‘A lot to be thankful for’ this season
Published 12:00 am Tuesday, November 21, 2000
&uot;For some reason, I’m looking forward to this Thanksgiving more than any recent one. A lot to be thankful for, I think …&uot; That note was an afterthought on a e-mail from a friend this week, and it made me smile when I read it. Thinking of Dennis Palmer and his family — including their son Ashley and his new baby sister born this fall — I smiled at the thought of Palmers’ Thanksgiving. And, at the sweetness of Dennis’ simple heartfelt sentiment.
It seems we’re all in the mode of taking stock of our blessings this week, as we should be. Once a year seems like a stingy investment in giving thanks for the people, or the circumstances, we cherish. And, sometimes, I wonder if we stop to look outside our closest circle of blessings, to be thankful for the people whose influence on our lives may be less obvious, less frequent, but nonetheless a blessing. They tend to show themselves when least expected, in quiet and subtle ways, and as I’ve paid more attention to them, I’ve developed quite a long list in my journal.
This year, I’m especially thankful for:
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4Fred Marsalis’ willingness to &uot;Drop Everything and Read.&uot; To say the Vidalia Junior High School principal takes his DEAR program seriously is an understatement. He’s even been known to call the custodians down off their lawn tractors and order them to &uot;go find something to read, now&uot; during the 10-minute, mandatory reading time.
On a Tuesday morning in October, Marsalis stopped a conversation with guests at the school to issue his call, then he took the time to explain to his visitors why he’d seemed so militant. &uot;We stick to that program,&uot; he said. &uot;For 10 minutes — everyone, janitor, cafeteria workers, teachers, students — must drop everything and find something to read.&uot;
Now that is conviction; and it’s that kind of leadership that makes a lasting impression on not only the young people Marsalis teaches, but the adults who have the opportunity to work with him.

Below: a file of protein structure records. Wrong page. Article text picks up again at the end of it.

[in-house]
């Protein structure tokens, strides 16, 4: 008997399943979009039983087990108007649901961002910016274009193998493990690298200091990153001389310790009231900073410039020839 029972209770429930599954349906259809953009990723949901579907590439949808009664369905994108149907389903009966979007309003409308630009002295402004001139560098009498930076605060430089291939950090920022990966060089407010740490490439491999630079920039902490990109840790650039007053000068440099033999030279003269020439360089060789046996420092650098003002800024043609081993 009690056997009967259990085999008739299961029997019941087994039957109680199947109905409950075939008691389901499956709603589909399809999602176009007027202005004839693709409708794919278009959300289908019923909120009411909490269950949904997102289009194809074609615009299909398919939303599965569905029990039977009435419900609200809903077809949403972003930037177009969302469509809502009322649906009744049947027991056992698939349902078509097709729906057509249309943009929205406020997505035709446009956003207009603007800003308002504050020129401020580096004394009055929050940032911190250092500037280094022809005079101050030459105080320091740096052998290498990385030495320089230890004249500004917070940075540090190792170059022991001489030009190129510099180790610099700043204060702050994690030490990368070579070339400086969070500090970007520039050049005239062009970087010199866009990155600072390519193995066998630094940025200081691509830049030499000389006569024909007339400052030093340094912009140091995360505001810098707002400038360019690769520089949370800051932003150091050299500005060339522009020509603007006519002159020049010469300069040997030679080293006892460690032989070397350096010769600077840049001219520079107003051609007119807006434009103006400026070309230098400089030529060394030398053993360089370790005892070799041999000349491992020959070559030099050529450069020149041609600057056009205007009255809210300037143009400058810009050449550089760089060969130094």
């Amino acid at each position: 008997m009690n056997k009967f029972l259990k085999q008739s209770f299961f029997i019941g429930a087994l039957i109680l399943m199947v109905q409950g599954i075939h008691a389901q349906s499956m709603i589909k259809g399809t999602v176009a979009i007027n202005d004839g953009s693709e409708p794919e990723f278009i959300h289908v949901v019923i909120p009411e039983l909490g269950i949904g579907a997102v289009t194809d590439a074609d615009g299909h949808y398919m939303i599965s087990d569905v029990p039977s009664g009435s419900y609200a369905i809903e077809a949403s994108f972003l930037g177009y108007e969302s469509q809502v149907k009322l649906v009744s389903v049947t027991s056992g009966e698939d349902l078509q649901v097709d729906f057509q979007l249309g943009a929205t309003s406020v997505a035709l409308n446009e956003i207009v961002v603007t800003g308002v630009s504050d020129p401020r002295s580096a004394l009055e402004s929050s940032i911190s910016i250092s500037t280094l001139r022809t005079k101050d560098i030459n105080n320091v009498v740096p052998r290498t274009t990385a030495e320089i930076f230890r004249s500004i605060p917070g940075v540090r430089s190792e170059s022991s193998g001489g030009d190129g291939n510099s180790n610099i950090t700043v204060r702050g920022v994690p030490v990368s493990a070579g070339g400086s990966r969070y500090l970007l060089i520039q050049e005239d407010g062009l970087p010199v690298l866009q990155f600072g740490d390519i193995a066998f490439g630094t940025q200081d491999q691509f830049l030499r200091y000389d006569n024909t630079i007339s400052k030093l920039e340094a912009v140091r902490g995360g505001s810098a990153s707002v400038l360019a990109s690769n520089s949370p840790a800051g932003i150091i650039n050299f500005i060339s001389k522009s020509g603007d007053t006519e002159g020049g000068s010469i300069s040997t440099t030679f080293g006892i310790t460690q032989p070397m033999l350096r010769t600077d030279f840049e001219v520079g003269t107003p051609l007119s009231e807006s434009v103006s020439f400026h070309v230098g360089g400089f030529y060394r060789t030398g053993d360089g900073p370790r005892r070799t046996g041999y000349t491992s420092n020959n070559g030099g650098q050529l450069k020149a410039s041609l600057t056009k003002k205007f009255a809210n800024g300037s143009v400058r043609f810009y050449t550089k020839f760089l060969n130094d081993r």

4The firefighters at the Central Fire Station and the Bypass Fire Station and Station No. 3 … and No. 4 … and, well, you get the picture. They wave, they smile and they greet my little firemen-in-training with warmth and excitement every time we visit — which, I must admit, is quite often these days — and they’re equally as patient when we see them out. Gladly, I’ve learned that hospitality extends beyond Natchez. We’ve visited fire stations in Orange Beach, Fla.; Gautier; and several other places, and the firefighters are always more than welcome to take a minute, shake a young admirer’s hand and show off that &uot;way-cool&uot; fire truck.
4Next-door-neighbors with an abundance of patience, a warm smile and, I must admit, a pretty good &uot;stomp&uot; when it comes to the stomp rocket. Bruce and Maxine Brice, well-known and loved among many in Natchez, have become adopted grandparents to us these days … a true blessing for me and two young boys I know. There’s something magical and almost reassuring about watching generations connect — whether it’s talking about airplanes or simply showing off that stomp rocket.
4The clerks at the B-KWIK, Grace Cleaners and Natchez Market, among dozens of others, who always seem to manage a smile and a kind word — even though they surely have bad days, too. One of the treasures of living in a community the size of Natchez is the familiar relationships that we cultivate with people — from clerks at the neighborhood store to favorite waitresses at local restaurants. Even the simplest &uot;how are you today?&uot; seems so genuine you feel as if you could actually sit down and answer that question … and they’d listen. Having grown up in the more populated — and less personal — Gulf Coast, presents a unique perspective for appreciating this &uot;small-town&uot; charm.
And, like many of you, my list could go on … and on. And, like many of you, I probably don’t stop often enough throughout the year to say &uot;thanks&uot; to — and for — those dozens of people who touch my life in little, but important, ways. It’s never too late to start.
Stacy Graning is editor of The Democrat. She can be reached at 445-3539 or via e-mail firstname.lastname@example.org.